Higher borrowing costs are reducing the appetite for new financing as corporations take a more conservative stance.
Global corporate net debt has fallen by 1.9% to $8.15 trillion in the past year, according to a report released Wednesday.
The study of 900 top firms showed indebtedness is expected to decline by $270 billion in the coming year caused by higher interest rates and an anticipated economic slowdown, according to the corporate debt index by investment firm Janus Henderson.
“Economic growth may slow or go into reverse, but companies are starting from a very profitable position,” said Seth Meyer, fixed income portfolio manager at Janus Henderson.
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While the trend was globally to trim borrowings, US companies’ net debt rose by 0.5% in the past year, the study found.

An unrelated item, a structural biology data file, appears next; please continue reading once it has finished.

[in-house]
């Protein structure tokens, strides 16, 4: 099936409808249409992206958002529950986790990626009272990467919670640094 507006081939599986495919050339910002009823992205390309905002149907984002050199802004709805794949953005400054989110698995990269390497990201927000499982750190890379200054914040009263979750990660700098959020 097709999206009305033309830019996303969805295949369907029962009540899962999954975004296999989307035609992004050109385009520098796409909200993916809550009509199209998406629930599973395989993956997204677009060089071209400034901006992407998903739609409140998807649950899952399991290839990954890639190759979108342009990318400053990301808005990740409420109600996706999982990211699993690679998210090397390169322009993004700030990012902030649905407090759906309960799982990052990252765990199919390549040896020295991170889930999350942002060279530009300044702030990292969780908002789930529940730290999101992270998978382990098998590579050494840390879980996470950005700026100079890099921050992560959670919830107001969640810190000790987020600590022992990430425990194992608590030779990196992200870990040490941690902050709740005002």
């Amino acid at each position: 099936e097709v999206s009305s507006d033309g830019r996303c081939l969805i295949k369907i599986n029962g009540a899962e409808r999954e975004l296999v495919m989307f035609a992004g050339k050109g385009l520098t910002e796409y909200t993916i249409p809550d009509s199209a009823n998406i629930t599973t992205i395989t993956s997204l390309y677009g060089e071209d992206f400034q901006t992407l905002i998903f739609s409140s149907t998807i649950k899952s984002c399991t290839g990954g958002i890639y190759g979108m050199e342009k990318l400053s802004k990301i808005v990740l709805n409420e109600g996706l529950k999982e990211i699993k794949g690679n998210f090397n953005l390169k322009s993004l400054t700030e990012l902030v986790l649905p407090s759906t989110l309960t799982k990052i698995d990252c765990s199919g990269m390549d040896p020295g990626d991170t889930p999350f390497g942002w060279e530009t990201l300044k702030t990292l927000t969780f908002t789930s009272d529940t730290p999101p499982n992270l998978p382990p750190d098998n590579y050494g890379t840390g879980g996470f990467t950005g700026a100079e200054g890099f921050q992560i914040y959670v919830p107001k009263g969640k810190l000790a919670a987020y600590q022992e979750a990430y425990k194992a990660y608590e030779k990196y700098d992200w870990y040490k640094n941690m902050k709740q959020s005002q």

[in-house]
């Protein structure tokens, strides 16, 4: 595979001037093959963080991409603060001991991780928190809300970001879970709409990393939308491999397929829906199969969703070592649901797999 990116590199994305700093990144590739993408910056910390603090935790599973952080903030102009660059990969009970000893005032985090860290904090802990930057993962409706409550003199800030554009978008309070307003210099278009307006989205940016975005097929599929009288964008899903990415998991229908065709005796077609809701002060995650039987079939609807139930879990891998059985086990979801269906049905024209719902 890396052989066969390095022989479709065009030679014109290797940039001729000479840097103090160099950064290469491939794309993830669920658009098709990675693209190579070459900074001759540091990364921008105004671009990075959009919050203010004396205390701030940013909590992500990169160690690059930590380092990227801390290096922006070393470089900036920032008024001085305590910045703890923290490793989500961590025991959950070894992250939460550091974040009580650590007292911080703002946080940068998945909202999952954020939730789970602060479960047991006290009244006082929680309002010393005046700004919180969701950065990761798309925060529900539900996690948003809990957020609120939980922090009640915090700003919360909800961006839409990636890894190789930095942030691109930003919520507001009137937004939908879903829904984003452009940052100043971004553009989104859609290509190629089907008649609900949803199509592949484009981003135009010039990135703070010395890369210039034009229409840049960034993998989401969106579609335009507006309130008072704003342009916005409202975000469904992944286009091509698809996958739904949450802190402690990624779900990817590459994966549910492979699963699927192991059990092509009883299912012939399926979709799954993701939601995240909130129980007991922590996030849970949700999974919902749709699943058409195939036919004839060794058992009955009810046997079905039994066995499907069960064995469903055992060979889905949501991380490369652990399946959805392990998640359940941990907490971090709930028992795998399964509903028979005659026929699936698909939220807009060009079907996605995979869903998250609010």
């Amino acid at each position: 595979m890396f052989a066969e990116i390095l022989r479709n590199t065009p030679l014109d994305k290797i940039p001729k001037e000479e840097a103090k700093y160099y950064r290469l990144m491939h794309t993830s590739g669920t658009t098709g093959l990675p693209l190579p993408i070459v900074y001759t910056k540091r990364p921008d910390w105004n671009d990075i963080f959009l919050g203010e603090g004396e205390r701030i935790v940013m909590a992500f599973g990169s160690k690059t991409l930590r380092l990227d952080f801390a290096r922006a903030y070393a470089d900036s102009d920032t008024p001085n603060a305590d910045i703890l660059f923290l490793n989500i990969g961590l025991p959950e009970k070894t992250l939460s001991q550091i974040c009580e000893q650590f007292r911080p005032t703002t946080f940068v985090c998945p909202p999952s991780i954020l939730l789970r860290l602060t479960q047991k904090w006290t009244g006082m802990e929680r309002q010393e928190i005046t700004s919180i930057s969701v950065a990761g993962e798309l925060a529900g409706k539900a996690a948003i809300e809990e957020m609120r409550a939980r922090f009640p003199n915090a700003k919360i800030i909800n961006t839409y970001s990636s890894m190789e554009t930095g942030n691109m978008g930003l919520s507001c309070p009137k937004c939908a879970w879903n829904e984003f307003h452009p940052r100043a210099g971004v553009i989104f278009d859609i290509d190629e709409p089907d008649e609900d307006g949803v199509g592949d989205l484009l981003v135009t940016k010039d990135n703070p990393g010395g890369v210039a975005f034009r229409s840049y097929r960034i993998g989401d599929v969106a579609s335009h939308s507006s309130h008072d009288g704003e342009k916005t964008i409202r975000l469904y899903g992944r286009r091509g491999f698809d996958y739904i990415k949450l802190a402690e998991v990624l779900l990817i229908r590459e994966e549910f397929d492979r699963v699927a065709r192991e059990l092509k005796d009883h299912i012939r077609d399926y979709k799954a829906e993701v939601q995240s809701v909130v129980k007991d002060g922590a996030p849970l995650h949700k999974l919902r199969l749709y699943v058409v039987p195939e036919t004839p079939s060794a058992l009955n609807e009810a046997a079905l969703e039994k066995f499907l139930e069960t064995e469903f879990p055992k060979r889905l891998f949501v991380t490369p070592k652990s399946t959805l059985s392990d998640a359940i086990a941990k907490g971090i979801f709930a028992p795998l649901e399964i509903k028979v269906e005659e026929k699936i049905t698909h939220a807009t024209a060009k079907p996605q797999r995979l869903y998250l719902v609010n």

The global economy has seen central banks inject trillions of dollars into to stem the impact of the COVID-19 pandemic.
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Those measures are starting to be reversed as economies rebound and inflation soars.
Some borrowers in the corporate bond market have opted to redeem their debt instead of selling new paper at higher costs, bringing the face value of listed bonds down by $115 billion since May 2021, Janus Henderson said.
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The decline in global corporate debt, the first since at least 2014/2015, was heavily influenced by the energy sector, as high prices led oil and gas firms to cut their borrowings by $155 billion on a constant-currency basis, the study found.
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Reuters contributed to this report.